WINTALITY 101: The Mental Act of Winning

I first read the word “WINTALITY” in January 2011 on the Auburn Lady Tigers Facebook page, and I’ve got to say I immediately fell in love with it. There are a million catch phrases out there, many cliché’s but seldom does one get to experience the sheer pleasure that comes from hearing a brand new word. A word that has meaning only to the reader or listener. A meaning that can be neither right nor wrong. For the next several weeks I’m going to have a blast making up an entirely new definition of the word so that it fits what I want it to, hey I’m the one typing so I’m allowed, and sharing it with you. I look forward to reading your comments to see what the word may have meant to you as you first read it.

[Wintality] – win-tal-i-ty – noun; The act of mentally believing you have already won even before the game begins or has concluded. “I’ve never seen anything quite like that girl’s wintality.”

Making up a definition for a new word is the easy part. Conveying it to others in a way that will help motivate and inspire them is something else entirely. Because nearly any kind of learning is best accomplished when relating it to something you already know. With this word that is rather hard to do, because unfortunately most players, coaches and parents are familiar only with its 3 polar opposites – negativity, pessimism and selfishness. You know what I mean a hard fought game that is tied in the bottom of the 5’th inning and a physical error is made somewhere on the field and the player slaps herself on the leg, her head hangs low and you instantly see that she believes she’s already lost the game. On bad teams that one look generally translates into 10 other errors in the same inning. On the best of teams her teammates try to pick her up, but the very fact that they have to try and pick her up, distracts them from what they should be thinking about.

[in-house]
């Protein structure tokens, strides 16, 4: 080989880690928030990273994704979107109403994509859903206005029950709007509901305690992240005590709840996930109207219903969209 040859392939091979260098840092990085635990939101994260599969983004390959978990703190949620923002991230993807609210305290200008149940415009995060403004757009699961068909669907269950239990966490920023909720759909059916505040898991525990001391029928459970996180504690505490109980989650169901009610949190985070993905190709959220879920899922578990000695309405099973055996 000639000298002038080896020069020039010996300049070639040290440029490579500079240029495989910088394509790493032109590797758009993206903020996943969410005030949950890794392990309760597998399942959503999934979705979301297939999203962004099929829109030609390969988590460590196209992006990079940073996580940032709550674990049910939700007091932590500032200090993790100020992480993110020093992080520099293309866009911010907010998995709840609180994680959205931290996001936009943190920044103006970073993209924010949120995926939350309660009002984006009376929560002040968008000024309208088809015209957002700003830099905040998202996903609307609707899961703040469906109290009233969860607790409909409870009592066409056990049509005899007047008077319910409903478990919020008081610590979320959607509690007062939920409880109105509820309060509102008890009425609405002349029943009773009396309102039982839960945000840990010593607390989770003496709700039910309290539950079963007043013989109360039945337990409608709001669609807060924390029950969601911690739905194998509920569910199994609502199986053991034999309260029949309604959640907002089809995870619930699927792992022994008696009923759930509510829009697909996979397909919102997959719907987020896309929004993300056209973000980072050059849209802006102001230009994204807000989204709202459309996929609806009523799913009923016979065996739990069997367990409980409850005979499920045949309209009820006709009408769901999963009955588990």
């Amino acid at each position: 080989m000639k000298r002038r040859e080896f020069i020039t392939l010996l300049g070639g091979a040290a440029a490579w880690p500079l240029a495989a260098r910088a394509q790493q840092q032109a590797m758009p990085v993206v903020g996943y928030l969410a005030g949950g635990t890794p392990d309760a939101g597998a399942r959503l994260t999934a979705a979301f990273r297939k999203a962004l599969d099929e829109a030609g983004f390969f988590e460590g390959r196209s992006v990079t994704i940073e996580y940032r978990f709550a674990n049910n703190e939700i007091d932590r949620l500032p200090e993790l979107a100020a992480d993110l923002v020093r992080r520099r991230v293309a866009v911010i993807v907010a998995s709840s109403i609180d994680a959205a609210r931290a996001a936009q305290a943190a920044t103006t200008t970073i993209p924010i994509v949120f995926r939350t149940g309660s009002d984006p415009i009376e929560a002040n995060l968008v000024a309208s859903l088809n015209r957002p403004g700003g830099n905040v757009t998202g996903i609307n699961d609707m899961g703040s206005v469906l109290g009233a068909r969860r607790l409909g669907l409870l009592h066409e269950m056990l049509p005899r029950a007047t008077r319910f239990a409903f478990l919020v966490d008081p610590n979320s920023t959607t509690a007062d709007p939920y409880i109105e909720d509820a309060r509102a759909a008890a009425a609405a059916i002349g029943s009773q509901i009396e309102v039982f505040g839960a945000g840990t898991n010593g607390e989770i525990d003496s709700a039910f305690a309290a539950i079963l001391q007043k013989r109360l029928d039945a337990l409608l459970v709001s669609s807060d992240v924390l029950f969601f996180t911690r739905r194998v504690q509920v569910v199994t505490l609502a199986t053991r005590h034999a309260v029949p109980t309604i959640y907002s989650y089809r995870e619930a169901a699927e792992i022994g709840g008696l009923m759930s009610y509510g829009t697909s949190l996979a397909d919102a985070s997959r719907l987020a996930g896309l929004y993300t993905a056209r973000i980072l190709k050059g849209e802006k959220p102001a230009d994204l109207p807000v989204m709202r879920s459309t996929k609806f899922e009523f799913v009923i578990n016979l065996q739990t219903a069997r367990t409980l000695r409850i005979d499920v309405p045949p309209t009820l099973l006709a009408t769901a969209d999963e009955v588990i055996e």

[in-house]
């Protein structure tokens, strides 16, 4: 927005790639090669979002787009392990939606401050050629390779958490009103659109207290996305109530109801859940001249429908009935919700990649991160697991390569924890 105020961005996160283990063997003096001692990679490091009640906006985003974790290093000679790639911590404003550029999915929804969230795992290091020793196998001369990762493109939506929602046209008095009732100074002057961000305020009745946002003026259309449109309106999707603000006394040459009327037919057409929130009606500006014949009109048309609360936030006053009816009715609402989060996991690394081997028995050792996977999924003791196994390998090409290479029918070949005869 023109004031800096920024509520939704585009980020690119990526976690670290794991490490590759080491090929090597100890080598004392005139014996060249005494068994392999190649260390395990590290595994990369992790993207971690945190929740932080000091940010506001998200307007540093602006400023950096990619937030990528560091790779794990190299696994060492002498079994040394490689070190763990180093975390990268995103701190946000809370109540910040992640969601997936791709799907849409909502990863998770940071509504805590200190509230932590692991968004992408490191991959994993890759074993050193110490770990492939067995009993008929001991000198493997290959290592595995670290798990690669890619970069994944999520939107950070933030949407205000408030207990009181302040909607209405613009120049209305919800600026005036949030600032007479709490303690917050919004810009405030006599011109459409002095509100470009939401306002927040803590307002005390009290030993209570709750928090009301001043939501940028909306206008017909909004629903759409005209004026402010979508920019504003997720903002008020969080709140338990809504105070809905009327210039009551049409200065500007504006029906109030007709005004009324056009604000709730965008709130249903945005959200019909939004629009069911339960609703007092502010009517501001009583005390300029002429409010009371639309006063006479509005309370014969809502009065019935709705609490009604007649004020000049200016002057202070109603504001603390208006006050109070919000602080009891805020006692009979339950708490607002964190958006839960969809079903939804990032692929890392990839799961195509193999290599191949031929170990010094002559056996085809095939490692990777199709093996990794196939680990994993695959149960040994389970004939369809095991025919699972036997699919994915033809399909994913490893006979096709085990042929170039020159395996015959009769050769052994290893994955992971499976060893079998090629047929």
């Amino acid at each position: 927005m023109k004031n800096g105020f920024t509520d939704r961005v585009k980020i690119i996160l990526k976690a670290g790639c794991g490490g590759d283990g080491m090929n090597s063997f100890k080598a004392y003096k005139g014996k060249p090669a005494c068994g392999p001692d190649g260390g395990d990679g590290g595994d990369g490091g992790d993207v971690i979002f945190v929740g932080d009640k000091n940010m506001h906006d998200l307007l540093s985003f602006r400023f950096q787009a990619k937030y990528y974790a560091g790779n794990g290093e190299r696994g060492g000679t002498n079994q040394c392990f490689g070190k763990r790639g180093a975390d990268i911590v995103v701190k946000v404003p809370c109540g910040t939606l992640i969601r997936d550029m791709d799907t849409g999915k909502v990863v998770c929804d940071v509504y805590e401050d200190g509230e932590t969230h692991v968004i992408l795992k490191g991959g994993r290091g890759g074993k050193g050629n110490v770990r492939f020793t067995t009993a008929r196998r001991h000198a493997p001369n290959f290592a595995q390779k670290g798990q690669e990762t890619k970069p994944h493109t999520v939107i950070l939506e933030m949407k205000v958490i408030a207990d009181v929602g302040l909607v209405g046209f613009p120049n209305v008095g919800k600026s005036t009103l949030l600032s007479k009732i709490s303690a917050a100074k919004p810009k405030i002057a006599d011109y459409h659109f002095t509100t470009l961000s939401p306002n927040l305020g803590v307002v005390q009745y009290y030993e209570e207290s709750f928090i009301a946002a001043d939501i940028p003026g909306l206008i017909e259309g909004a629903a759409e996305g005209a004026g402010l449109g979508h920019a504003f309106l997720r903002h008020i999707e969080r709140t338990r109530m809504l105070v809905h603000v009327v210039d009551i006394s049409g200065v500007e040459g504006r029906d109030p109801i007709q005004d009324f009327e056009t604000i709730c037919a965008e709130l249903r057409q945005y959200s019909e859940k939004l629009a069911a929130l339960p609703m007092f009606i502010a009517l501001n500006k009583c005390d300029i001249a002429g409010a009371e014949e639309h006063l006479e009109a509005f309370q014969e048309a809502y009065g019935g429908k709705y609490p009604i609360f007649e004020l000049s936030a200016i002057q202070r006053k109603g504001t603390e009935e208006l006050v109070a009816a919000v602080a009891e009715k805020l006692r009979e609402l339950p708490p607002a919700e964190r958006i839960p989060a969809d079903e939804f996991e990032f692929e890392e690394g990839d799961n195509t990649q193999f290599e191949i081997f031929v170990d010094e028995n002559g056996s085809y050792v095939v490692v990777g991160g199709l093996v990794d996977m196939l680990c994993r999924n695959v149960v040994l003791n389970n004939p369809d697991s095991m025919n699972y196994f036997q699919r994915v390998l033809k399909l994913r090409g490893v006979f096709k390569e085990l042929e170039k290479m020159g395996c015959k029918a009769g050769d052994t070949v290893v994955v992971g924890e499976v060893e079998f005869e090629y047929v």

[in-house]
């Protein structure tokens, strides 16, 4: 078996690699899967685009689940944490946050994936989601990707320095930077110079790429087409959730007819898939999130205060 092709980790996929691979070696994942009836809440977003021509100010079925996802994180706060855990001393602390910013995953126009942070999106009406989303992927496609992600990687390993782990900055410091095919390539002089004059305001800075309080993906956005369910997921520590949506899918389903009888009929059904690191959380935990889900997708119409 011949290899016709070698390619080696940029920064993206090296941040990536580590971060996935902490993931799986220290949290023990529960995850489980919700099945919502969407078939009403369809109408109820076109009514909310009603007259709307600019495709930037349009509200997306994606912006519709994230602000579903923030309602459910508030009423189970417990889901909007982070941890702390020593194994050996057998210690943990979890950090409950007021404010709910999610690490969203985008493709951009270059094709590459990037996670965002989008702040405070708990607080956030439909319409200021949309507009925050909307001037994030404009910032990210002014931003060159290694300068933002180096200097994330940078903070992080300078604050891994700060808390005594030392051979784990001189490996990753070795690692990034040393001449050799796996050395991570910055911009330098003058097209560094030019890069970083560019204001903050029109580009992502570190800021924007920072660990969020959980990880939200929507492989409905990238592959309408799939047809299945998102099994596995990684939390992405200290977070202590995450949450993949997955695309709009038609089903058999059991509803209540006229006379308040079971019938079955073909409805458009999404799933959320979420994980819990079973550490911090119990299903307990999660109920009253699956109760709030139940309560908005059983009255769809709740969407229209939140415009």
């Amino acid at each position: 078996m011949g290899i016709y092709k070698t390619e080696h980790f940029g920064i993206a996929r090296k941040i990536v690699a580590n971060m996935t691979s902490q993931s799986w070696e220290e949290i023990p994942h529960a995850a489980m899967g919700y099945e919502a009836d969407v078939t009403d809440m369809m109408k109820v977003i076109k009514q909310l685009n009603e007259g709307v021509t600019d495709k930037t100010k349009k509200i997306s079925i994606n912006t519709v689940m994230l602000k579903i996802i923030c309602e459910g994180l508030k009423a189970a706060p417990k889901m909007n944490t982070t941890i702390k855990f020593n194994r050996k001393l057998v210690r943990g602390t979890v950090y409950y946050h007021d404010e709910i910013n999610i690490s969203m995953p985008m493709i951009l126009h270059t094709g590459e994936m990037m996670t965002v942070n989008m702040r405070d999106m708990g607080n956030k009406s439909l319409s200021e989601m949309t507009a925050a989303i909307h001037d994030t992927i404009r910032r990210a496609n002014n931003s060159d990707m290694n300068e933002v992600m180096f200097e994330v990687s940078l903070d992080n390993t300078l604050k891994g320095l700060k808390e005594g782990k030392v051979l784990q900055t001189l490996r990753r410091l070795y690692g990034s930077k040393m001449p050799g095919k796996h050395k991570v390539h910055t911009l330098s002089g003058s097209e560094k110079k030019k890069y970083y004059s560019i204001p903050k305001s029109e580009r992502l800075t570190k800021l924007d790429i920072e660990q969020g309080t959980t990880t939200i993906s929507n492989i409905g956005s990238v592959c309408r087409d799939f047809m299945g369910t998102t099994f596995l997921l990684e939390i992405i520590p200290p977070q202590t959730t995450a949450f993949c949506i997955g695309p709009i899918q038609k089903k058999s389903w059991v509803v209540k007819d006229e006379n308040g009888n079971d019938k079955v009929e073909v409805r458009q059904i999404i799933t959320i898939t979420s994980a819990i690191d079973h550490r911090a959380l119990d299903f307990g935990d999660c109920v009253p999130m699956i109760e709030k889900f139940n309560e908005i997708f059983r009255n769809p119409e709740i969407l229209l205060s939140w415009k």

Fortunately for me I got to witness “wintality” long before I ever had the pleasure of hearing the word. At the time I just watched a player demonstrate it and thought “there is something different about this girl.” This girl, being Taryne Mowatt of the University of Arizona. In June 2007 I watched as she battled the University of Tennessee for the Women’s College World Series Championship. Repeatedly the Lady Volunteers managed to load the bases and what I expected to see was “the look” described above. But no, that’s not what I saw. That’s not what America saw. That’s not what the world saw. What we all saw instead was a smile. Wait, or was that a grin. A giggle perhaps? The look that constantly came across her face in those situations implied “I let you do that on purpose because you can’t possibly beat me. I’ve already seen the score at the end of the game. The score’s at the end of the series. And I’ve already won.”

Taryne Mowatt doesn’t have ESP. She couldn’t really see the score at the end of the game. She couldn’t really know the series was going to go to Arizona. What she had, and still has is wintality. The ability to believe in her mind that she is going to win, and has already won before she takes the field and regardless of the situation on the field. The important question isn’t whether you’ve seen Taryne’s wintality or witnessed it in others. The important question is “Do you have WINTALITY?”

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